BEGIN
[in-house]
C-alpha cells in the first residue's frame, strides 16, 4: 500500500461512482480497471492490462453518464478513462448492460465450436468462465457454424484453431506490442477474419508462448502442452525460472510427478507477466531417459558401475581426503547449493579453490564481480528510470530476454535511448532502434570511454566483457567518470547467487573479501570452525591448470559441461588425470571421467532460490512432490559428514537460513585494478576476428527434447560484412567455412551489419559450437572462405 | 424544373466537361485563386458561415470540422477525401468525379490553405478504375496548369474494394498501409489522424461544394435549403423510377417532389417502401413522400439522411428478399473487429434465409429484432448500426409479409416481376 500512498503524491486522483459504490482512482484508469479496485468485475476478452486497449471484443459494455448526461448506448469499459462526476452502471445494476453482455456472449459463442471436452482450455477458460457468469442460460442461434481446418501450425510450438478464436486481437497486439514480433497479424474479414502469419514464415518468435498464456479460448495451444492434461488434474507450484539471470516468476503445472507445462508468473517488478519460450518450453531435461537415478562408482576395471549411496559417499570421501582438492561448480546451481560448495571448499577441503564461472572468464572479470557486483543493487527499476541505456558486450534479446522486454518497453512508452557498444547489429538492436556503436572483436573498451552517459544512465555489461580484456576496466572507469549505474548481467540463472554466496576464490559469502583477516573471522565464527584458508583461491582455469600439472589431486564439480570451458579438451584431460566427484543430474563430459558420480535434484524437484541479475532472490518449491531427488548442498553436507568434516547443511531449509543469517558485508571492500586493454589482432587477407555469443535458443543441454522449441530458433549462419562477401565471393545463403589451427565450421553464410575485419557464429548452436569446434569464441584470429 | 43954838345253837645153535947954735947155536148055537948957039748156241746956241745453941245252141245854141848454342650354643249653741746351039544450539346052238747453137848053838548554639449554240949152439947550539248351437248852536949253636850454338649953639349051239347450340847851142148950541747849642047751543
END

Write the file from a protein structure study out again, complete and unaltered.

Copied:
[in-house]
C-alpha cells in the first residue's frame, strides 16, 4: 500500500461512482480497471492490462453518464478513462448492460465450436468462465457454424484453431506490442477474419508462448502442452525460472510427478507477466531417459558401475581426503547449493579453490564481480528510470530476454535511448532502434570511454566483457567518470547467487573479501570452525591448470559441461588425470571421467532460490512432490559428514537460513585494478576476428527434447560484412567455412551489419559450437572462405 | 424544373466537361485563386458561415470540422477525401468525379490553405478504375496548369474494394498501409489522424461544394435549403423510377417532389417502401413522400439522411428478399473487429434465409429484432448500426409479409416481376 500512498503524491486522483459504490482512482484508469479496485468485475476478452486497449471484443459494455448526461448506448469499459462526476452502471445494476453482455456472449459463442471436452482450455477458460457468469442460460442461434481446418501450425510450438478464436486481437497486439514480433497479424474479414502469419514464415518468435498464456479460448495451444492434461488434474507450484539471470516468476503445472507445462508468473517488478519460450518450453531435461537415478562408482576395471549411496559417499570421501582438492561448480546451481560448495571448499577441503564461472572468464572479470557486483543493487527499476541505456558486450534479446522486454518497453512508452557498444547489429538492436556503436572483436573498451552517459544512465555489461580484456576496466572507469549505474548481467540463472554466496576464490559469502583477516573471522565464527584458508583461491582455469600439472589431486564439480570451458579438451584431460566427484543430474563430459558420480535434484524437484541479475532472490518449491531427488548442498553436507568434516547443511531449509543469517558485508571492500586493454589482432587477407555469443535458443543441454522449441530458433549462419562477401565471393545463403589451427565450421553464410575485419557464429548452436569446434569464441584470429 | 43954838345253837645153535947954735947155536148055537948957039748156241746956241745453941245252141245854141848454342650354643249653741746351039544450539346052238747453137848053838548554639449554240949152439947550539248351437248852536949253636850454338649953639349051239347450340847851142148950541747849642047751543